RESEARCH ARTICLE


Parametric Analysis of a Passive Energy Management Through Increased Thermal Capacitance



Joseph Carpenter, Pedro J. Mago*, Rogelio Luck, Heejin Cho
Department of Mechanical Engineering, Mississippi State University, Mississippi State, MS 39762, USA


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© Carpenter et al.; Licensee Bentham Open.

open-access license: This is an open access article licensed under the terms of the Creative Commons Attribution-Non-Commercial 4.0 International Public License (CC BY-NC 4.0) (https://creativecommons.org/licenses/by-nc/4.0/legalcode), which permits unrestricted, non-commercial use, distribution and reproduction in any medium, provided the work is properly cited.

* Address correspondence to this author at the Department of Mechanical Engineering, Mississippi State University, Mississippi State, MS 39762, USA; Tel: 662-325-3260; Fax: 662-325-7223; E-mail: mago@me.msstate.edu


Abstract

This paper evaluates the influence of several parameters on the potential of using increased thermal capacitance (ITC) as a passive energy management technique to decrease a building’s cooling load. ITC is implemented by circulating water from a storage tank through a piping system located in the building’s ceiling. The cooling load of the ITC enhanced building is compared to the cooling load of a reference building without ITC. TRNSYS, a transient system simulation software, is used to simulate both the ITC enhanced building and the reference building. The following parameters that affect the performance of the ITC are analyzed: tank size, specific heat, mass flow rate, initial temperature of the working fluid, pipe material and wall thickness, and location of the piping system in the ceiling. These parameters are also modified to achieve the best results for each of the climate conditions investigated. The simulations demonstrate that ITC has the potential to reduce the overall cooling load in a range between 4% to 8%, depending on the location and the month of the year.

Keywords: Cooling load reduction, Increased thermal capacitance, Passive energy management, Parametric analysis.



1. INTRODUCTION

About 40% [1] of the current energy usage in buildings is due to heating and cooling systems. One way to reduce energy usage in buildings is to reduce the energy load using active and/or passive systems.Along with increased interests in the demand side energy management [2-4] to save costs in energy generation and plant construction and increase grid resilience, many studies have been conducted to reduce/shift peak load in buildings (e.g., [5-9]). Lee and Braun [5] proposed a model-based approach to minimize peak cooling load using building thermal mass and demonstrated that their proposed method can results in about 30% reduction in peak cooling loads for the building they examined. Applications of building thermal energy storage have also been investigated as a strategy to shift peak building thermal loads [6-9]. Rabi and Norford [10] studied thermostat control strategies to reduce cooling load during the peak period by sub cooling a building during night time.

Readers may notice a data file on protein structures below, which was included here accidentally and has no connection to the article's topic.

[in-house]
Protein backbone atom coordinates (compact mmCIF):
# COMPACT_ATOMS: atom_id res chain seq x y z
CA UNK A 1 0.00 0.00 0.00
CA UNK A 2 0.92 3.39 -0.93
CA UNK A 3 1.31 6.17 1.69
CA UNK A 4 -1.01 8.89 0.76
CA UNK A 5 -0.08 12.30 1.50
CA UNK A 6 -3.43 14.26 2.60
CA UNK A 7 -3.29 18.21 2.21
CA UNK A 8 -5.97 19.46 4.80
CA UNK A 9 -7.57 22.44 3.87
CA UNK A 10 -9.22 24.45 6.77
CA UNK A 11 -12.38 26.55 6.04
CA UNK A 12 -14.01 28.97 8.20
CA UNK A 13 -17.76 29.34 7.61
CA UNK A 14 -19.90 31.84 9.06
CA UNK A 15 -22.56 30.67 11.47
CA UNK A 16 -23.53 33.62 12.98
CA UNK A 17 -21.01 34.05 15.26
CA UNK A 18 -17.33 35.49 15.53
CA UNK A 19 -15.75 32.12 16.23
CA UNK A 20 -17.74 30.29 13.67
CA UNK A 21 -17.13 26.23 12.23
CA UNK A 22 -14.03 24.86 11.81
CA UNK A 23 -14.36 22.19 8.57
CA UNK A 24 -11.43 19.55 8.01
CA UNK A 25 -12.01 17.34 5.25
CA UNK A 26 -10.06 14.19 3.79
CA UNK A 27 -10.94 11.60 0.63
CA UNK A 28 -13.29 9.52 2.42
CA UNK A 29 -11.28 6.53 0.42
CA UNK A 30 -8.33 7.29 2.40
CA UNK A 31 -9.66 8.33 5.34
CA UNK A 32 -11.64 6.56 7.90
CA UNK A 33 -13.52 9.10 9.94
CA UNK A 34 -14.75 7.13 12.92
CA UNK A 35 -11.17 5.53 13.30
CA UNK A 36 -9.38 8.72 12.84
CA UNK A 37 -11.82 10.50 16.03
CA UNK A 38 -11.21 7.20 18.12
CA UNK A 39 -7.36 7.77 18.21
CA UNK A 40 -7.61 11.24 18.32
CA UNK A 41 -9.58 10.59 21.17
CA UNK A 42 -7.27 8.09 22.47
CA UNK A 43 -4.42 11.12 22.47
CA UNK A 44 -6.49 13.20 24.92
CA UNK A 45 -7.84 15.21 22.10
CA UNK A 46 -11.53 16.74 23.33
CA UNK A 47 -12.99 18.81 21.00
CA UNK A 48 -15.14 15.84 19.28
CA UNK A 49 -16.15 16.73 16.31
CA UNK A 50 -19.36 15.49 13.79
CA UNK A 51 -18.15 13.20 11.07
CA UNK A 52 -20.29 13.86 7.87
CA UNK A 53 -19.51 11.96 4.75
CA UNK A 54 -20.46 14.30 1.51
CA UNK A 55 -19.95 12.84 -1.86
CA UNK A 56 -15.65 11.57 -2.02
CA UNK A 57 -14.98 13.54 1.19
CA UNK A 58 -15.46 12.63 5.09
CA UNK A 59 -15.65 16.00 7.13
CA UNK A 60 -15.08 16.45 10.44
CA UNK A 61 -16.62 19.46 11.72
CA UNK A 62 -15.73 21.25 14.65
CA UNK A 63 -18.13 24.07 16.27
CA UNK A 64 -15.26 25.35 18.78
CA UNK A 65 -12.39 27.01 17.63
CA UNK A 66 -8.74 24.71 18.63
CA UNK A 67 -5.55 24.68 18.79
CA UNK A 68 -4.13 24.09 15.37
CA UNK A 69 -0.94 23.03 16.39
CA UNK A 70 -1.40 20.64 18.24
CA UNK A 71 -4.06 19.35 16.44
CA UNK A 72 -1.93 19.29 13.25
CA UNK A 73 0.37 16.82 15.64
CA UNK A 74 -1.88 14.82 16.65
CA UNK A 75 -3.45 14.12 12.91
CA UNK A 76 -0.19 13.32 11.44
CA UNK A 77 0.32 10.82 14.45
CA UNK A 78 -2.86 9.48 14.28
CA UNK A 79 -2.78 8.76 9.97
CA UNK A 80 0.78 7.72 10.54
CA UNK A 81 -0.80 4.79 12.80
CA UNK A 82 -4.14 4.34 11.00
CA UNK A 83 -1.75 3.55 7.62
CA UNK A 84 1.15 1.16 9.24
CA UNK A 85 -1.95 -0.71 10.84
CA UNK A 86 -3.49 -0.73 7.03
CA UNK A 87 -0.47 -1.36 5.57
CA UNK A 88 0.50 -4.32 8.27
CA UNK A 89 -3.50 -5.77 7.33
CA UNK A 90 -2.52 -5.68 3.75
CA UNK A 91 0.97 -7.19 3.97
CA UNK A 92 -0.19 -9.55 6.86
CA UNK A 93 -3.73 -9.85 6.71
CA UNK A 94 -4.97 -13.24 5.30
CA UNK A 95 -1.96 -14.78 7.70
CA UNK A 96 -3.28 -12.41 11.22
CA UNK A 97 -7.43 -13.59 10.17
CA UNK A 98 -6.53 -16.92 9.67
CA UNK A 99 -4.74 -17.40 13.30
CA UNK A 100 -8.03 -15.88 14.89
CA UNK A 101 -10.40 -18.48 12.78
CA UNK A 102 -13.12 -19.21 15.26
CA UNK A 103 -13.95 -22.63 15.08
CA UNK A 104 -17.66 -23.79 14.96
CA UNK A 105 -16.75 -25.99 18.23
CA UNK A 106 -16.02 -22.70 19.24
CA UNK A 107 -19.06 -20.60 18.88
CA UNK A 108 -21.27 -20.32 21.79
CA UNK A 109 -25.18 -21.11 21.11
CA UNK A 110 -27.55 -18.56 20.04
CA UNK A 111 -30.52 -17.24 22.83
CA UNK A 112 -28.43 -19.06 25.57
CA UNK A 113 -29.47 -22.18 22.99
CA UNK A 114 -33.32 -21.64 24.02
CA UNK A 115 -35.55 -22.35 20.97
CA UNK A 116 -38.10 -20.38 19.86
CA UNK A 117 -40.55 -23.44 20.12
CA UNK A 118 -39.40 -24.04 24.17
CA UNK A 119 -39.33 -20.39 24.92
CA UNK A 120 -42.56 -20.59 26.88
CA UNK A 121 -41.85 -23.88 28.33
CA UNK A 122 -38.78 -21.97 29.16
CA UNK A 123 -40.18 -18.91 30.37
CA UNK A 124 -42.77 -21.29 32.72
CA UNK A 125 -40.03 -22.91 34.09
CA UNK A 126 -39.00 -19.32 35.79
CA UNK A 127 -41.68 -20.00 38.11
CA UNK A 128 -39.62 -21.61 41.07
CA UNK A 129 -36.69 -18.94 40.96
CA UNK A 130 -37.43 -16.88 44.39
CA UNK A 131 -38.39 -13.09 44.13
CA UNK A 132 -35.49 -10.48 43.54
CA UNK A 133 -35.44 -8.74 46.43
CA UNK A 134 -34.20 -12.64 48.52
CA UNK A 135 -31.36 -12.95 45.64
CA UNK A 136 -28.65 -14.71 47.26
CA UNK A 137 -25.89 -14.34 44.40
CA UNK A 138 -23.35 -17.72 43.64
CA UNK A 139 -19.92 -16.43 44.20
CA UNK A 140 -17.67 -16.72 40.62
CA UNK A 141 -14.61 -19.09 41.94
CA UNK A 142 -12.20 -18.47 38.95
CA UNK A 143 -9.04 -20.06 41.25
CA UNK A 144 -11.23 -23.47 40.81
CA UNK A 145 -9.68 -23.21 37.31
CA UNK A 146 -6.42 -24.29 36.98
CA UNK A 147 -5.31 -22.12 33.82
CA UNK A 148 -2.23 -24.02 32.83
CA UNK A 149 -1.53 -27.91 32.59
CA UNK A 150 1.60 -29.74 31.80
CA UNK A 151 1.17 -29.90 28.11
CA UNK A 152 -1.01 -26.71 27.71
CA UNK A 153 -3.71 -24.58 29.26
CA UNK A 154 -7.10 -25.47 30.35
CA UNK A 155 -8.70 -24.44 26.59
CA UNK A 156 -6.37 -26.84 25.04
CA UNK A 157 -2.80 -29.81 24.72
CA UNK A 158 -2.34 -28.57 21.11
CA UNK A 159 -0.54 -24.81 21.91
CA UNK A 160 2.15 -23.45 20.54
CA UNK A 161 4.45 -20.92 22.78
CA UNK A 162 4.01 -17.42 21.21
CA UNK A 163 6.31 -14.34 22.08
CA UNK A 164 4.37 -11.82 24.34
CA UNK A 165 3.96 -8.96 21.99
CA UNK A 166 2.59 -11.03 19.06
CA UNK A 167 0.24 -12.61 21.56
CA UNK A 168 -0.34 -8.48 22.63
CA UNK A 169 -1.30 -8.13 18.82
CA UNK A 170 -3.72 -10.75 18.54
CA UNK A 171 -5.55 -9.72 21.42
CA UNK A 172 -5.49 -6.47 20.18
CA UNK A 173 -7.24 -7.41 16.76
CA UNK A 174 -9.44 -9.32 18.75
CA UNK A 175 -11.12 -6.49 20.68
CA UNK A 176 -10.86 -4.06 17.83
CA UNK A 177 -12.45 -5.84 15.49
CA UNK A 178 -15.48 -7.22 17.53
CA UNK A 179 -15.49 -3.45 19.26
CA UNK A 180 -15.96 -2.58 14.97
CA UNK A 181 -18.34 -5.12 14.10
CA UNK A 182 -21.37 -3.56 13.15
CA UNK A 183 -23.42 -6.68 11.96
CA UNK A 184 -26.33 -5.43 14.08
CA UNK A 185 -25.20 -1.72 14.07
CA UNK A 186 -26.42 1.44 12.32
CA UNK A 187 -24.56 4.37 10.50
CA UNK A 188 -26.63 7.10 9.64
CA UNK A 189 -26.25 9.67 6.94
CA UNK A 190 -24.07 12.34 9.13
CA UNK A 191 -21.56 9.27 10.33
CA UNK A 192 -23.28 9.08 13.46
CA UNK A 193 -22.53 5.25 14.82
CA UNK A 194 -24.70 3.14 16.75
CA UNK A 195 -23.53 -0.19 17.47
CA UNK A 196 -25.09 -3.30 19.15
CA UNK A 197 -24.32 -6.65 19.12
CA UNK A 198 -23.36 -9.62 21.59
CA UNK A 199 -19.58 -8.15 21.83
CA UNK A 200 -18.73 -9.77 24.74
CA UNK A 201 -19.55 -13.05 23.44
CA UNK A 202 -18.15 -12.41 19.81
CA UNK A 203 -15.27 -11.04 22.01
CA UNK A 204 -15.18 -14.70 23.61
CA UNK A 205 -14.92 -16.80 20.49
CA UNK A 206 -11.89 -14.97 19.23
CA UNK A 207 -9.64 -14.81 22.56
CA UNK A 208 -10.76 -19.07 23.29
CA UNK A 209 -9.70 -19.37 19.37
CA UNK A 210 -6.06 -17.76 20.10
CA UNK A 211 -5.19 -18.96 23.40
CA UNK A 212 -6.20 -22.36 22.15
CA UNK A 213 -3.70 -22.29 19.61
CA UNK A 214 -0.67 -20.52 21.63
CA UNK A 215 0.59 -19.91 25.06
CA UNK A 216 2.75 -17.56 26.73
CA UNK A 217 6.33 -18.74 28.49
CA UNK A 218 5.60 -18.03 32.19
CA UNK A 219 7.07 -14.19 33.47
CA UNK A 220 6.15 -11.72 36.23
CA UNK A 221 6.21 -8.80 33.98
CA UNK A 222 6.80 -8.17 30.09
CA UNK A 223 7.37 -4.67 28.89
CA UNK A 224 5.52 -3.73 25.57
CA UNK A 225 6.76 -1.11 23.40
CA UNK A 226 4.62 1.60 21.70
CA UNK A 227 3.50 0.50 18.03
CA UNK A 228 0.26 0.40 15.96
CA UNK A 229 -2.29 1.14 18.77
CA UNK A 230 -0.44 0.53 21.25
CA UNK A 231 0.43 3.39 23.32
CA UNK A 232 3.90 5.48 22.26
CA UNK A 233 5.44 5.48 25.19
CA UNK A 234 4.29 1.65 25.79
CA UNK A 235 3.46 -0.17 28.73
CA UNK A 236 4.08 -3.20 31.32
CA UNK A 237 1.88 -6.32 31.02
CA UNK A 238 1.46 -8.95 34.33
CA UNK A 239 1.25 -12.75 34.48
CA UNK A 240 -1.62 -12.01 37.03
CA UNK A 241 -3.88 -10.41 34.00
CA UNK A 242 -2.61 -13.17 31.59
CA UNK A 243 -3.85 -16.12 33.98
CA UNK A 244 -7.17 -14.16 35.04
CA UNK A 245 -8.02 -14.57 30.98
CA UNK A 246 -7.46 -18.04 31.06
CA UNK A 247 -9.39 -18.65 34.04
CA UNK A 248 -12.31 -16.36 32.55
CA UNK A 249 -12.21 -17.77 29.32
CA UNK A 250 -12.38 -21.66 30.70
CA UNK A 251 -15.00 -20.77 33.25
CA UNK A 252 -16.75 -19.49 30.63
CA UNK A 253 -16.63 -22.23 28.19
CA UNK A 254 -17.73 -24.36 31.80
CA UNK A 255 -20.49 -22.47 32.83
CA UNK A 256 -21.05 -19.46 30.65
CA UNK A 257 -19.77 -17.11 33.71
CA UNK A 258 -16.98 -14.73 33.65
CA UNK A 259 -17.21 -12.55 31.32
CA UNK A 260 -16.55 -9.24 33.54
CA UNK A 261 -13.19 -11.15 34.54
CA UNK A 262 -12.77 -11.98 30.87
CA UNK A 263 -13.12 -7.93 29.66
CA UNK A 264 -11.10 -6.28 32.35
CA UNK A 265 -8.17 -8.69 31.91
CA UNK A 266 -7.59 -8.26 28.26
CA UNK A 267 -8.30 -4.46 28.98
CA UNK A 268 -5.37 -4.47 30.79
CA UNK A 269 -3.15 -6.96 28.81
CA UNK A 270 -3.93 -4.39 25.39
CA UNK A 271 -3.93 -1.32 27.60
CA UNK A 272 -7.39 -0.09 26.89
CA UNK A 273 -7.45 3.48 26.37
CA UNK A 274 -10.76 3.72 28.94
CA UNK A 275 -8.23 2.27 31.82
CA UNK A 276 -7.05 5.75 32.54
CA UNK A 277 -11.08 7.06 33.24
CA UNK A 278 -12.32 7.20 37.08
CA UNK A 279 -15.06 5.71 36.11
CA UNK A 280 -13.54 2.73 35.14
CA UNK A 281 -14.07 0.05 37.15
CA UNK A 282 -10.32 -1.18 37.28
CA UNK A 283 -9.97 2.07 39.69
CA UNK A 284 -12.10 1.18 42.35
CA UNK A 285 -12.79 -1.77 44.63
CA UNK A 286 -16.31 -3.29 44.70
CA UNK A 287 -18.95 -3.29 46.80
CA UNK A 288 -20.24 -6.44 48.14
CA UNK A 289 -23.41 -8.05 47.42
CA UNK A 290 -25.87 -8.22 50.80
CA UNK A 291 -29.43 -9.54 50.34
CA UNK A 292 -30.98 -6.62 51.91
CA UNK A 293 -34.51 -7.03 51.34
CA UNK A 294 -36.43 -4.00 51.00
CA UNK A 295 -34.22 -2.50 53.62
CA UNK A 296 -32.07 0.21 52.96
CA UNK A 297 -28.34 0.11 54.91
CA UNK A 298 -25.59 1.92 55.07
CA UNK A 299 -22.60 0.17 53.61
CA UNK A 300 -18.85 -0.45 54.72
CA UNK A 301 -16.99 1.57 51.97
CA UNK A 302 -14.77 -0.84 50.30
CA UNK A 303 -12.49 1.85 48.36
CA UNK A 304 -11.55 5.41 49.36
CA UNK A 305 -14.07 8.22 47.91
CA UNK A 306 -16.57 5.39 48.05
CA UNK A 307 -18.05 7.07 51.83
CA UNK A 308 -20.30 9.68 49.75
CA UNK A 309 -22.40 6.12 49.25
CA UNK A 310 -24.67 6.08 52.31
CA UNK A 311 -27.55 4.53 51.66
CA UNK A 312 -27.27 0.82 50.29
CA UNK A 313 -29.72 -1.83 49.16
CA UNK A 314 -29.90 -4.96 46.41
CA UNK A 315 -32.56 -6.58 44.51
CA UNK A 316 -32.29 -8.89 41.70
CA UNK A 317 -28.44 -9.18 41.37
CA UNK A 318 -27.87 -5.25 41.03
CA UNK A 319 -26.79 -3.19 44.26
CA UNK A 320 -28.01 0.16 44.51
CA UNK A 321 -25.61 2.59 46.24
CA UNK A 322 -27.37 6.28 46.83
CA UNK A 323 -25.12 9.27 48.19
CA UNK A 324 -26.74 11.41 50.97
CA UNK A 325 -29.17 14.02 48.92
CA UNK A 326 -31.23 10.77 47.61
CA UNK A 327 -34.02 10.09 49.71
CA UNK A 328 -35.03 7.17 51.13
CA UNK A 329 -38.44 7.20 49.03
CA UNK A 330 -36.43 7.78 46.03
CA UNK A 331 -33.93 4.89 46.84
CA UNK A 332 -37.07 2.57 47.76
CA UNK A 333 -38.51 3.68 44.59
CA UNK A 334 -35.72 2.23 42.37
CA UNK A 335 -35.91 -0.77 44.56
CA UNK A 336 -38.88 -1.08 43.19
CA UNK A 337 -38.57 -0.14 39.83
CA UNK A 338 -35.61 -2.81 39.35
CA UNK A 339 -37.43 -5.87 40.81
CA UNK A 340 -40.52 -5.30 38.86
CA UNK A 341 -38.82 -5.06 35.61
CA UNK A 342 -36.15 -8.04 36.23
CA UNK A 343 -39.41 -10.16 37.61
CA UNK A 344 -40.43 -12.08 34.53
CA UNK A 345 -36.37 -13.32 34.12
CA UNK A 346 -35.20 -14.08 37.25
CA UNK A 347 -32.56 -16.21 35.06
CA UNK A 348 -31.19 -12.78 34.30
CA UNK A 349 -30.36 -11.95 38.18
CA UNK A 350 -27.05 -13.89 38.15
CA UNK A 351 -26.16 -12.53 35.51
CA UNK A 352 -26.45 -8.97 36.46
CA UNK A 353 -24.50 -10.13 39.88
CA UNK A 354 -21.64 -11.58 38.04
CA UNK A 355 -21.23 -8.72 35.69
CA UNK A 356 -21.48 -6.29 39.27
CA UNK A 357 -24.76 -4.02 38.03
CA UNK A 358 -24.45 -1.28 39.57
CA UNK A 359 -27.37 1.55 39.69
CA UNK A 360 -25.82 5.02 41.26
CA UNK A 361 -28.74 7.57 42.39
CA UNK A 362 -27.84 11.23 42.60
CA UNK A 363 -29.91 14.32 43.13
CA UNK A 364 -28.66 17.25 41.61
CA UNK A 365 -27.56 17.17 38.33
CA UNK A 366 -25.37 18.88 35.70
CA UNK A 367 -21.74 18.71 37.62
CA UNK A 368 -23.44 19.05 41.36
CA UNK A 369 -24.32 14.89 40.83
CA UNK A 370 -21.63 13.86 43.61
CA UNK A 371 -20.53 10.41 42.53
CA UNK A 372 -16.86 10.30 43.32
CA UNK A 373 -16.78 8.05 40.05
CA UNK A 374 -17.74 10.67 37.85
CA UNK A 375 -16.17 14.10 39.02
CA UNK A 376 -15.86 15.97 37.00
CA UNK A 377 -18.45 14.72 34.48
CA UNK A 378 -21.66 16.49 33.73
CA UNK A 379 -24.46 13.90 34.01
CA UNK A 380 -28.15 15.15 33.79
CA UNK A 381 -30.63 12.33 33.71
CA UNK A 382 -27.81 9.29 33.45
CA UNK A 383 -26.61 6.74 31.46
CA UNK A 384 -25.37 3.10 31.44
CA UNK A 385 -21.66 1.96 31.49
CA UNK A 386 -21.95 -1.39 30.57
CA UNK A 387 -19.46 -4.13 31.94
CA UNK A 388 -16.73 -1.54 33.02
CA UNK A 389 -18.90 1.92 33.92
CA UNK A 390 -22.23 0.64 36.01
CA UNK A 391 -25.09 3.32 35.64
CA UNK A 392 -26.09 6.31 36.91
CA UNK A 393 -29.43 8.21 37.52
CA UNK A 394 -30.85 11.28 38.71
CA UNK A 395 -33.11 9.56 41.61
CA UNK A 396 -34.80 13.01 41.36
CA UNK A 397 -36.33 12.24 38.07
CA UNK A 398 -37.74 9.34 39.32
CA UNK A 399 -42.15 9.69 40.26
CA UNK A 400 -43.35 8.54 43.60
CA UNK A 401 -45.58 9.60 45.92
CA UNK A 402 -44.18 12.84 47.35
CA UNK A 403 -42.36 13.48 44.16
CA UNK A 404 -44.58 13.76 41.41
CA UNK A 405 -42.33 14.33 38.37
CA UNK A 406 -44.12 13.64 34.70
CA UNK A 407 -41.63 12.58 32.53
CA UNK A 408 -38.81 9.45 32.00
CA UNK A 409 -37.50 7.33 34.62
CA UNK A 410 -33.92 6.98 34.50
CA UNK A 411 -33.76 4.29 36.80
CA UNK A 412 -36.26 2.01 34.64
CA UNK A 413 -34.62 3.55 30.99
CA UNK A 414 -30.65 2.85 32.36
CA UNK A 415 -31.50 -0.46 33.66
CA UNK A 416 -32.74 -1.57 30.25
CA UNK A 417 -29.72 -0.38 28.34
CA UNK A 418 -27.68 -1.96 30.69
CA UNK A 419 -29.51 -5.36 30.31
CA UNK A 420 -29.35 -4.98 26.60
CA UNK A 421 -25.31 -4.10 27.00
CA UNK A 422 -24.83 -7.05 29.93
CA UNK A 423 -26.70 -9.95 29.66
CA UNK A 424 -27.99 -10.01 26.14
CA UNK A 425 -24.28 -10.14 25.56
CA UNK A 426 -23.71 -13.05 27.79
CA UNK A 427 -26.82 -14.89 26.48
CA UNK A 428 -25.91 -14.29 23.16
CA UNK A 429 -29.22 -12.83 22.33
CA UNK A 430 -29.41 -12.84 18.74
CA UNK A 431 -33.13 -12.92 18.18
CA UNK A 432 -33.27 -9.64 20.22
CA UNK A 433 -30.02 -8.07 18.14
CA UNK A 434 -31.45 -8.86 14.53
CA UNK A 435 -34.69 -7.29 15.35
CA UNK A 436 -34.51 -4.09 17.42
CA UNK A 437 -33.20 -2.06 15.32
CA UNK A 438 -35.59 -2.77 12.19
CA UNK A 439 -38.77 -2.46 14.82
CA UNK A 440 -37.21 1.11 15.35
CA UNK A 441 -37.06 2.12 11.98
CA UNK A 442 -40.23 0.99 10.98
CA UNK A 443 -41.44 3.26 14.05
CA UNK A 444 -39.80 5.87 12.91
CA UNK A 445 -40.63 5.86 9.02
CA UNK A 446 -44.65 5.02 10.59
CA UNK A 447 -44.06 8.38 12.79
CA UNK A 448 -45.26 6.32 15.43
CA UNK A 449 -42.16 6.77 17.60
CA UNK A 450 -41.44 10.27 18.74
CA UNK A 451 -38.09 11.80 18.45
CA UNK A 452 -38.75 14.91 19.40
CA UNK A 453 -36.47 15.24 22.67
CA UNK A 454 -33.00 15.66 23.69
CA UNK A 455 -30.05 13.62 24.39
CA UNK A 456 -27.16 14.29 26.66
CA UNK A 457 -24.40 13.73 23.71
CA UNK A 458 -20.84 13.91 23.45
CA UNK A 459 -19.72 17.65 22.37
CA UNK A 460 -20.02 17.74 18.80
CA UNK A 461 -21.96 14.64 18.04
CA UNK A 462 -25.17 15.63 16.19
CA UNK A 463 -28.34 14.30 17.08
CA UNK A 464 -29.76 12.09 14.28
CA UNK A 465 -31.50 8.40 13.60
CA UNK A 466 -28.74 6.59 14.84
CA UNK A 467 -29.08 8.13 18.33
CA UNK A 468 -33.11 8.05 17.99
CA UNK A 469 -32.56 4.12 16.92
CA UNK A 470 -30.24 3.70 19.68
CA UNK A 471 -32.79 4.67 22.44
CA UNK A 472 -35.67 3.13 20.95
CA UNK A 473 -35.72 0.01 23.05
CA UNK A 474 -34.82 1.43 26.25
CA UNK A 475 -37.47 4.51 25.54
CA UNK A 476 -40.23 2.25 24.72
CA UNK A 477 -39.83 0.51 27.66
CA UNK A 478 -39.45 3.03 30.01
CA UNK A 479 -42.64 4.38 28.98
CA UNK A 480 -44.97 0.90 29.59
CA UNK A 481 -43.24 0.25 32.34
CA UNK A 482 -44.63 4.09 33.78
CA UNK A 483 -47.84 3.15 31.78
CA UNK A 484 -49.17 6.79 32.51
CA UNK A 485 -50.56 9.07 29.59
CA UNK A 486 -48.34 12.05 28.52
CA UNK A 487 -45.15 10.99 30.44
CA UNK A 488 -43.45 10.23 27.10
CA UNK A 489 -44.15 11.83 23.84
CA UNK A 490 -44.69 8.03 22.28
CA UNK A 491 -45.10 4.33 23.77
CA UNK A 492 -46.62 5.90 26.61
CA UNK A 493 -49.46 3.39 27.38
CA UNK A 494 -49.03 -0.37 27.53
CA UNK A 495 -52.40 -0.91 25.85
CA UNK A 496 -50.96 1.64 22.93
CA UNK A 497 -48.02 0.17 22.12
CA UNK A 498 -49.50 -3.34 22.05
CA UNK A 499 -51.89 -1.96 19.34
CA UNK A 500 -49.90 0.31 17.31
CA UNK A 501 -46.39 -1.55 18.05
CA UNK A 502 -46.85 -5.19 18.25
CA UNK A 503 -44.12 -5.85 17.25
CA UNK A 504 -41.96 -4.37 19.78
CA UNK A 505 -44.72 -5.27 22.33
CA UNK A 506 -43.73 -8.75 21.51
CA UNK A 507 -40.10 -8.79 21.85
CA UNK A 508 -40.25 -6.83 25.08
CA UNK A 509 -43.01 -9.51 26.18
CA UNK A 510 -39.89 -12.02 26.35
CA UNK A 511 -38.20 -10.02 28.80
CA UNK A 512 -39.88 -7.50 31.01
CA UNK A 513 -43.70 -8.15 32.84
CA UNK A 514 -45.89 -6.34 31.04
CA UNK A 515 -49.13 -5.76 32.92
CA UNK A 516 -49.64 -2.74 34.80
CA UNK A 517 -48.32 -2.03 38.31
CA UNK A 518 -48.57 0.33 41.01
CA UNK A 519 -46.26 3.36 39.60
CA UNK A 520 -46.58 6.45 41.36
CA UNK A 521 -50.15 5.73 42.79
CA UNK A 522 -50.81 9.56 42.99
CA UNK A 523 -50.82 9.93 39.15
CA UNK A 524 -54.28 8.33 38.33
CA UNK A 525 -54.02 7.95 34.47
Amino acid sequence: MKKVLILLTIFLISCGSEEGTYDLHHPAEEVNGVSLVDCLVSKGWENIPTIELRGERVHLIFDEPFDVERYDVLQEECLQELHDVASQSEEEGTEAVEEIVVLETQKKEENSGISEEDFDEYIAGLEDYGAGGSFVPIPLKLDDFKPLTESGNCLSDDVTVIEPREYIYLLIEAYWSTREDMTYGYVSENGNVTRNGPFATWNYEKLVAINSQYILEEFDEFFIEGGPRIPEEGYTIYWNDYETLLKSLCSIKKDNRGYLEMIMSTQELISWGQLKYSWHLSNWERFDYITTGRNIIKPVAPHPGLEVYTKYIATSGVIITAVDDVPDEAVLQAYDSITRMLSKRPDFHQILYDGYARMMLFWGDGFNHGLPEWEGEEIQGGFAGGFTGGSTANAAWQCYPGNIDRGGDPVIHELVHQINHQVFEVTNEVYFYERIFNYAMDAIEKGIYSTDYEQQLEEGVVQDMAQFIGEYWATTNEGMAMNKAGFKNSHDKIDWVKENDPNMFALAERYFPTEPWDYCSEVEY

A variety of techniques used to reduce overall building energy consumption have been explored by several researchers. For example, Yang and Li [11] performed a quantitative analysis to reduce cooling load using thermal mass, night ventilation, and building time constant information. They reported that an increase of the time constant could reduce the cooling load by 60% when the time constant is more than 400 hours. Various building energy components, such as green and vegetation roofs [12-14], insulation material [15,16], and windows [17,18], have been considered to decrease thermal loads in buildings. Sadineni et al. [19] provided a detailed review of the building envelope components and their respective improvements from an energy efficiency perspective. Different types of energy efficient walls (trombe walls, ventilated walls, and glazed walls), fenestration technologies (aerogel, vacuum glazing and frames), energy efficient roofs (contemporary green roofs, photovoltaic roofs, radiant transmittive barrier, and evaporative roof cooling systems), various types of thermal insulation materials, and the effects of thermal mass and phase change material on building cooling/heating loads and peak loads were discussed in their review. Radiant heating and cooling technologies have been used to reduce building energy consumption [20, 21]. Several authors such as Feustel et al. [22], Venkoa et al. [23], Yin et al. [24], Tian and Love [25], Miriel et al. [26], Sanusi et al. [27], among others have investigated the implementation and use of radiant cooling and heating systems. Feustal et al. [22] performed a preliminary assessment indicating that radiant cooling has the potential to reduce peak power requirements, and hence, the total energy usage for cooling. Furthermore, Venkoa et al. [23] presented an experimental study on mixed convection with a cooled vertical wall and found that mixed convection improves effectiveness of radiant systems. Yin et al. [24] conducted an investigation on performance and condensation of radiant cooling panels and showed that, with proper control strategies, radiant cooling can be implemented in an effective manner while avoiding condensation.Tian and Love [25] showed that a radiant floor system combined with a conventional air conditioning system could reduce a dwelling’s energy usage up to 80%. Miriel et al. [26] studied the use of radiant systems in Europe and found that a minimum temperature of 17°C needs to be maintained to avoid condensation and that energy usage is reduced by 10%. Sanusi et al. [27] examined a radiant system that uses the ground as a heat sink as method for achieving cooling in low energy buildings. Chowdhury et al. [28] explained that, in subtropical climates, a radiant system is a better alternative than pre cooling or the use of economizers in conventional cooling systems. Imanari et al. [29] found that, in Tokyo, a radiant cooling panel can reduce energy consumption by up to 10%. Sattari and Farhanieh [30] presented a parametric study on radiant floor heating using finite element analysis and found that the type and thickness of the cover are the most important design parameters. Zhao et al. [31] found that a radiant floor cooling system can provide better thermal comfort and reduce energy demand by 20-30% when compared to a conventional all air system. Fenget al. [32] found that the total cooling energy of radiant systems is 5-15% higher than air systems. Oxizidis and Papadopoulos [33] determined that radiant cooling systems are most suitable for buildings with cooling loads generated mostly by solar or internal heat loads.